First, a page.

PMID: 15867226 [PubMed - indexed for MEDLINE]

Clin Cancer Res. 2005 May 15;11(10):3836-45.Click here to read  Links

P     Shah MA, Kortmansky J, Motwani M, Drobnjak M, Gonen M, Yi S, Weyerbacher A, Cordon-Cardo C, Lefkowitz R, Brenner B, O'Reilly E, Saltz L, Tong W, Kelsen DP, Schwartz GK.

Department of Medicine, Division of Solid Tumor Oncology, Gastrointestinal Oncology Service, Memorial Sloan Kettering Cancer Center, New York, New York, USA.

PURPOSE: Flavopiridol potently enhances the effect of irinotecan with cures in colorectal cancer xenografts, and is associated with modulation of several molecular targets, including p21, Differentiation-related gene 1 (Drg1), and p53. We initiated a phase I trial of the sequential combination of irinotecan followed by flavopiridol to determine the maximal tolerated dose of this combination therapy. PATIENTS AND METHODS: Forty-five patients with advanced solid tumors were enrolled. Irinotecan was administered first (100 or 125 mg/m(2)) followed 7 hours later by escalating flavopiridol (10-70 mg/m(2)) given weekly over 1 hour for 4 of 6 weeks. At the maximal tolerated dose, the pharmacokinetic analysis was expanded and pre- and posttreatment tumor biopsies were done. RESULTS: At irinotecan 100 mg/m(2), dose-limiting diarrhea and myelosuppression were observed with flavopiridol 70 mg/m(2). At irinotecan 125 mg/m(2), we observed dose-limiting hyperbilirubinemia, fatigue, and myelosuppression at flavopiridol 60 mg/m(2). Peak flavopiridol concentrations of >/=2 mumol/L were achieved above flavopiridol 50 mg/m(2). No significant pharmacokinetic interactions with irinotecan were noted. Baseline serum bilirubin significantly predicted cycle 1 dose-limiting toxicity and neutropenia. We observed partial responses in three patients and prolonged stable disease (i.e., >6 months) in 36% of patients including adrenocortical cancer and hepatocellular cancer. Patients with wild-type p53 and either no change or low posttreatment biopsy p21 and a decrease in Drg1 expression showed stable or responsive disease to the combination therapy. CONCLUSIONS: The recommended phase II dose with irinotecan 100 mg/m(2) is flavopiridol 60 mg/m(2) and with irinotecan 125 mg/m(2) is flavopiridol 50 mg/m(2). Toxicity can be predicted by baseline bilirubin. Clinical activity is encouraging and may correlate to changes in p21 and Drg1 levels in patients with wild type p53 tumors following therapy.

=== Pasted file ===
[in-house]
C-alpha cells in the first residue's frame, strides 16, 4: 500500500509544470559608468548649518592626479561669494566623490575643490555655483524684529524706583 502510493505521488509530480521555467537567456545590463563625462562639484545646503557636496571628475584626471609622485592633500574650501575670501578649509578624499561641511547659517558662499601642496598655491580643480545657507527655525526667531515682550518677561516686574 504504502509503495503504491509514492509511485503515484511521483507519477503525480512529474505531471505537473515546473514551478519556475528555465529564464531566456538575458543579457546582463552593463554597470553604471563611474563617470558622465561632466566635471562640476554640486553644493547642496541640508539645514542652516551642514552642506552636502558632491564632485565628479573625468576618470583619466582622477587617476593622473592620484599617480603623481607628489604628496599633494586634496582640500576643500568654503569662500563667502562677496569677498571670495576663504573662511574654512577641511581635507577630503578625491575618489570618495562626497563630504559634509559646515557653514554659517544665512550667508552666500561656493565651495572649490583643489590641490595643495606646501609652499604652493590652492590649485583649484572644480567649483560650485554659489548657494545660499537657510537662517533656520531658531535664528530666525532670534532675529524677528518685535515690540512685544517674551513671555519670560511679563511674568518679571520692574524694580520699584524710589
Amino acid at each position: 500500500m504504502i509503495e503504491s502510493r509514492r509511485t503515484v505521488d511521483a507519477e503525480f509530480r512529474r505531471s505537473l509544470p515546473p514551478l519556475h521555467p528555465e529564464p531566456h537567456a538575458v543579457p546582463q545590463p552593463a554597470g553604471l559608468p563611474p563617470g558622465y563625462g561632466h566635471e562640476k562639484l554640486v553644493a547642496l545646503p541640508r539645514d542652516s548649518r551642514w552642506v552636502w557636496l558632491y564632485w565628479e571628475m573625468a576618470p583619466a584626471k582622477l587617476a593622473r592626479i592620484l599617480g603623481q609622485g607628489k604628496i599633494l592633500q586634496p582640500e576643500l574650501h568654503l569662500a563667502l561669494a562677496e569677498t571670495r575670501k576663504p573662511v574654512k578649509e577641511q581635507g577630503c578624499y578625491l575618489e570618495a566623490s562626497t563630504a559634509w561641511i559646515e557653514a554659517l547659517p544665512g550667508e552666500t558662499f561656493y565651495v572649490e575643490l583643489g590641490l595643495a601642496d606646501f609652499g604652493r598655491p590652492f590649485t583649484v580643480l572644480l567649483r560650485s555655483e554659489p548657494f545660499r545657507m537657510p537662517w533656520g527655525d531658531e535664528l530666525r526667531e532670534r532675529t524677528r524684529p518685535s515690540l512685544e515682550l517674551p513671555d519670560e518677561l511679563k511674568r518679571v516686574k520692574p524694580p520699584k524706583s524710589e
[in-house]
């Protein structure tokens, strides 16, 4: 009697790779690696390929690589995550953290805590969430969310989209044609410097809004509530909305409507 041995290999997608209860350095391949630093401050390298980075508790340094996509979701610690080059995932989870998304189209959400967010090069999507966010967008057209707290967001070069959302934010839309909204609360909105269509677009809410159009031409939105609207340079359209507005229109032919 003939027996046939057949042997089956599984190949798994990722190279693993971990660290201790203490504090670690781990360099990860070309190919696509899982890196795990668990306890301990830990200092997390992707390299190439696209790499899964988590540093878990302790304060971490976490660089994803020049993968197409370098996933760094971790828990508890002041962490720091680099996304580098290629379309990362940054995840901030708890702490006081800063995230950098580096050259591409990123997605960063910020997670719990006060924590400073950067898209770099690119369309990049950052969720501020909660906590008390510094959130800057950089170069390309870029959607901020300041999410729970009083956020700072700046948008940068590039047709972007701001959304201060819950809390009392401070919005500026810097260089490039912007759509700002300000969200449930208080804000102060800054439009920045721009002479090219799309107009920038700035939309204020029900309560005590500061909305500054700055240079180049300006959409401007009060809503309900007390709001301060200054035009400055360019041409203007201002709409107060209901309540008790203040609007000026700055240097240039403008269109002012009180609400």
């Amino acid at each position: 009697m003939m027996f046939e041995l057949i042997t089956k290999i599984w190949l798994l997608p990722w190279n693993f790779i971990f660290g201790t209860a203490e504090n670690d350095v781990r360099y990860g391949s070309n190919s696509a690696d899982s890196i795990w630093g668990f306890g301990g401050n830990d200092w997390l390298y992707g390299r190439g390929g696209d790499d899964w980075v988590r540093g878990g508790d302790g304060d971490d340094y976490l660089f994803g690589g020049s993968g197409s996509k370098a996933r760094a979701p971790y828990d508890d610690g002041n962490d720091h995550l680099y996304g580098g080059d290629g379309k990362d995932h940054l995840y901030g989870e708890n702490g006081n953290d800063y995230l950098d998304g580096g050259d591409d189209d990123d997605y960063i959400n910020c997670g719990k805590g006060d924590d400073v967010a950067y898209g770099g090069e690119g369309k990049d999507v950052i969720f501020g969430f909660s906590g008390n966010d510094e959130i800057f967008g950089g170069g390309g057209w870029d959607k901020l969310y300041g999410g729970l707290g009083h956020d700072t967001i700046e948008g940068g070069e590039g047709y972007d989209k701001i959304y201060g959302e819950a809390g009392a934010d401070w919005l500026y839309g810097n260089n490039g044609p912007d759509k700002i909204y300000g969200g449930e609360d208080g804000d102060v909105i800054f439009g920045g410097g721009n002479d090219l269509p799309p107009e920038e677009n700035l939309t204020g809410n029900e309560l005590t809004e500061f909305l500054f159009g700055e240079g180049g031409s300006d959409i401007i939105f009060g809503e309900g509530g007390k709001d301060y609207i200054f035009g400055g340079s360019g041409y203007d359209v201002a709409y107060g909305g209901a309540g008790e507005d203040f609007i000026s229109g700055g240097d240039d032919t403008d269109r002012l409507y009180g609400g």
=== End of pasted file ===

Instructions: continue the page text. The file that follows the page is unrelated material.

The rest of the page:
PMID: 15897584 [PubMed - indexed for MEDLINE]